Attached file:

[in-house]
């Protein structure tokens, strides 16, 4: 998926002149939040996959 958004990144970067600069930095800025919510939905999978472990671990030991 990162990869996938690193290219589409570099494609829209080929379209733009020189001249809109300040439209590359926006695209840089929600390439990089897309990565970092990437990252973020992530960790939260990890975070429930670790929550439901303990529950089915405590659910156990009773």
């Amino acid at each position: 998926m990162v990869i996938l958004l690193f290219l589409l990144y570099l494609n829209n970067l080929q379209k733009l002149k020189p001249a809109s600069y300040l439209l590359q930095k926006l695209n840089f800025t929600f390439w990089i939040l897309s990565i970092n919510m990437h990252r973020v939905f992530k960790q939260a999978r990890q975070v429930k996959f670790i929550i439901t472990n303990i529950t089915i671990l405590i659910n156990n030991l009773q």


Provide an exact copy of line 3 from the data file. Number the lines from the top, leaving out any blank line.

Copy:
């Amino acid at each position: 998926m990162v990869i996938l958004l690193f290219l589409l990144y570099l494609n829209n970067l080929q379209k733009l002149k020189p001249a809109s600069y300040l439209l590359q930095k926006l695209n840089f800025t929600f390439w990089i939040l897309s990565i970092n919510m990437h990252r973020v939905f992530k960790q939260a999978r990890q975070v429930k996959f670790i929550i439901t472990n303990i529950t089915i671990l405590i659910n156990n030991l009773q």